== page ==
The South Korean health authorities released Wednesday a massive amount of medical information to the public to boost research into health and genetics, officials said.
State-run Korea Centers for Disease Control and Prevention said it would provide health data on about 210,000 Koreans that it has been tracking since 2001 for research purposes. The information includes data on health conditions, daily habits, blood and urine information and family history. Personal data has been excluded from the release.
“(We) are hoping that the data stimulates health studies and research for better public health, and ultimately raises the national competitiveness by producing added value of information,” said a KCDCP official.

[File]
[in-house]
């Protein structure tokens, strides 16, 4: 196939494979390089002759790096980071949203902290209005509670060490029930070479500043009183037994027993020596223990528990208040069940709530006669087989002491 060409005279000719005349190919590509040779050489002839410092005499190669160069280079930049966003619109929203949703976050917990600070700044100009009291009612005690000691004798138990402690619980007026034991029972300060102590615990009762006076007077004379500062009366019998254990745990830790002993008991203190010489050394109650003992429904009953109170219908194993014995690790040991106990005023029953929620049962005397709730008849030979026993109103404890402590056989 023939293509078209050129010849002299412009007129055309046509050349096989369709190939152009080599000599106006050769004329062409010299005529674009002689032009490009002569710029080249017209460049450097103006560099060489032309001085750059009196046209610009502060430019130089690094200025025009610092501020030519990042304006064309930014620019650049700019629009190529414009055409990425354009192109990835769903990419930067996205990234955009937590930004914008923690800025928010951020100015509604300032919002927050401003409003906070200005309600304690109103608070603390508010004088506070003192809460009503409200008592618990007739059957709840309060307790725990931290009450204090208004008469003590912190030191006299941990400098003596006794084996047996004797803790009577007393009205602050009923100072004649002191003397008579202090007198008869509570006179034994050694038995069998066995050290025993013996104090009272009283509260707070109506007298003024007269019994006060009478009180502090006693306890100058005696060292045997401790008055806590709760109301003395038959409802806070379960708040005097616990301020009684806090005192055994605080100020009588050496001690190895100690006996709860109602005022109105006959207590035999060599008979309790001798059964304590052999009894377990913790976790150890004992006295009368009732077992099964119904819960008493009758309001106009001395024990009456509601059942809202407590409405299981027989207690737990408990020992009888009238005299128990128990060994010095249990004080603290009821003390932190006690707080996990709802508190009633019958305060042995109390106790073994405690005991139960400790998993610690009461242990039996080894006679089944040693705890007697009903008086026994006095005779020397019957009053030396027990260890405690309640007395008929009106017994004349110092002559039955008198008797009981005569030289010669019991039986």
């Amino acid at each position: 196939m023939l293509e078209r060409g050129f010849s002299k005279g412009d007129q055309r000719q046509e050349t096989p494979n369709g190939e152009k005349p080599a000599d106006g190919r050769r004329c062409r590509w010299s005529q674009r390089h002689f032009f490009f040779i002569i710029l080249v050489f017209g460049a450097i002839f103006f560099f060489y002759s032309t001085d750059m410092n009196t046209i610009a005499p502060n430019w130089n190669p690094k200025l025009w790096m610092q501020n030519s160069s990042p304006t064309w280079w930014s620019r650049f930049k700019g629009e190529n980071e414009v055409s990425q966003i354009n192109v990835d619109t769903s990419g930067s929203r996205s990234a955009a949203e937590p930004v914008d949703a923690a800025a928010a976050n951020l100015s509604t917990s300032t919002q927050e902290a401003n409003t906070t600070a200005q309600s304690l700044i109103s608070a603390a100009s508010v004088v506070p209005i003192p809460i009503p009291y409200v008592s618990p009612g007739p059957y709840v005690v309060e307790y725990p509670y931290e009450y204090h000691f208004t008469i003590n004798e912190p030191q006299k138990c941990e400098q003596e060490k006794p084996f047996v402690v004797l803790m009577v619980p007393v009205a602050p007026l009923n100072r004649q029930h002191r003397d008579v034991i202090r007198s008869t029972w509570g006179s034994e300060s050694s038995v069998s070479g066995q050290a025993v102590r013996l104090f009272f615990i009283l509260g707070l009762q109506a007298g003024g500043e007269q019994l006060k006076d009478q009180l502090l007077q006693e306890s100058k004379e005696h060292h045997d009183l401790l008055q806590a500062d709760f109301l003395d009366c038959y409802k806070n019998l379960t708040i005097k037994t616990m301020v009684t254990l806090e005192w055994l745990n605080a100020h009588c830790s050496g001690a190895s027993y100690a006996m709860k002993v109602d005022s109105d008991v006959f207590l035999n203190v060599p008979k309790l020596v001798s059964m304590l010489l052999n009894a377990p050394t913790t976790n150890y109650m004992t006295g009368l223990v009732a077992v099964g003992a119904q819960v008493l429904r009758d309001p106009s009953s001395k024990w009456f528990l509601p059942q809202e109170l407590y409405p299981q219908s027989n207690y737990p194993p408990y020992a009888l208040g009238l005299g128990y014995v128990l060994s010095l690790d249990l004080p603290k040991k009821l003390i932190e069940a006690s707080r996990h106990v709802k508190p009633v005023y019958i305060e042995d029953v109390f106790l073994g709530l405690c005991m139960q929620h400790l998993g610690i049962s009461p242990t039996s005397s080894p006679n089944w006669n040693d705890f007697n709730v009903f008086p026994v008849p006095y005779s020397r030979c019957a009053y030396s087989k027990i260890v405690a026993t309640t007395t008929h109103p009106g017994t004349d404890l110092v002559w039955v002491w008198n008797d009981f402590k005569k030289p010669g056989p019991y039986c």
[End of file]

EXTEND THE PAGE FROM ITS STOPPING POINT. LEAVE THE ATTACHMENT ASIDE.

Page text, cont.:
The information was collected as part of the Korean Genome and Epidemiology Study, a public cohort project that was started to search for genetic and environmental factors of common diseases such as diabetes, high blood pressure and hyperlipidemia. The project has recorded the health information of citizens over the age of 40 since 2001.
Started in Anseong and Ansan, Gyeonggi Province, the project gradually expanded to rural and urban communities across the country.
As of late last year, a total of 240,000 people participated in surveys, clinical examinations and medical checkups for the project.
Currently, seven cohort sub-projects are being conducted at 30 large medical institutions.
Researchers seeking to access to the information may request it online at www.cdc.go.kr. The health authorities will review the application and determine whether to provide the data, officials said.
By Lee Hyun-jeong (firstname.lastname@example.org)